The premise of this movie is interesting, but the execution doesn’t make a lot of sense. Brand New-U’s process of locating a match or stealing the target’s identity is a total mystery beyond the minor plastic surgery that makes it all possible. Rules such as the client’s need to completely disassociate from their own life and eliminate their match is discussed, but still not clear. The “cloning” aspect of the film is also ambiguous. With all the opacity, the rest is just an action movie in which a man tries to rescue the woman he loves even though she’s unaware she needs to be saved.
Special features include: “Discussion with Writer/Director Simon Pummell”; and “Visual Effects Breakdown.” (Sony Pictures Home Entertainment)
Mystery Science Theater 3000: Volume XXXV (DVD)
As the excitement justifiably mounts for the sexy new MST3K, let us not forget the classic MST3K that kept us warm and fed for many years. When we first scraped our knees on the sidewalk of cheesy movies, it was there to patch us up with inspired riffing. When we were too scared to face bikers, knockoff spies, process shots and rubber-suited monsters, it was MST3K that took us by the hand and made us feel safe in its soft blanket of loving mockery. We were raised by ten seasons of cable comedy genius, and there’s still plenty more classics to enjoy. Case in point: the four never-before-released episodes in this collection, including a triple play from Roger Corman. Joel, Mike and their robot compadres Crow and Tom serve it up old school in this delirious celebration of cinema’s cracks and seams — like-old-times. Titles Include: Teenage Cave Man, Being from Another Planet (a.k.a. Time Walker), 12 to the Moon, and Deathstalker and the Warriors from Hell.
Director Roger Corman’s movies often fall in the “so bad it’s good” category… or the simply “it’s bad (and not the way Michael Jackson used the word)” section of film history. So it’s not surprising his pictures would be the subject of a little MST3K riffing. These movies, in particular, are terrible. From the dialogue to the production value to the terrible acting, they are all rife with reasons for which to be made fun. And in case you think the crew is being a little too harsh on these films, the original cuts sans commentary are also included on the DVD for a couple of the titles.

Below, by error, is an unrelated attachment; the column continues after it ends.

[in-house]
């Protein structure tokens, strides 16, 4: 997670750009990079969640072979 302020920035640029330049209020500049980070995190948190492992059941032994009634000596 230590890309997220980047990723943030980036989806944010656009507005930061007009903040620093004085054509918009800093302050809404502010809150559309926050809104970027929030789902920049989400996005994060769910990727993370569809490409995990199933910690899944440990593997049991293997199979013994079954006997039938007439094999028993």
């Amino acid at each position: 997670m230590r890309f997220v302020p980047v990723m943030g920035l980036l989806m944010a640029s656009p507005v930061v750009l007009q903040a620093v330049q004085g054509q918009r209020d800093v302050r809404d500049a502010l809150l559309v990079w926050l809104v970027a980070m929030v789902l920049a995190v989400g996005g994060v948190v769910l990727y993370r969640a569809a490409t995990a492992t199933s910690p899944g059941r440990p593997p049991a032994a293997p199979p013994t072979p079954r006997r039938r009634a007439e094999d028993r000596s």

Special features include: “I Was A Teenage Caveman”; “Richard Band Remembers”; Time Walker original version; “You Are There: Launching 12 to the Moon”; “Medieval Boogaloo: The Legend of Deathstalker III”; and four exclusive mini-posers by Artist Steve Vance. (Shout Factory)
Murders in the Rue Morgue / The Dunwich Horror [Double Feature] (Blu-ray)
Murders in the Rue Morgue: In early 20th-century Paris, a theatrical company with a specialty in Grand Guignol undertakes their most gruesome production yet. But when a madman with an axe to grind arrives on the scene, the stage is set for real mayhem and murder most foul.
The Dunwich Horror: When a beautiful student named Nancy (Sandra Dee) catches the eye of the weird Wilbur Whateley (Dean Stockwell), it’s up to her professor, the good doctor and occult expert Dr. Henry Armitage (Ed Begley), to warn her that no good will come of it. But as Armitage digs deeper into the Whateley family history, he uncovers a buried secret — and a plot intended to call forth an evil beyond imagination.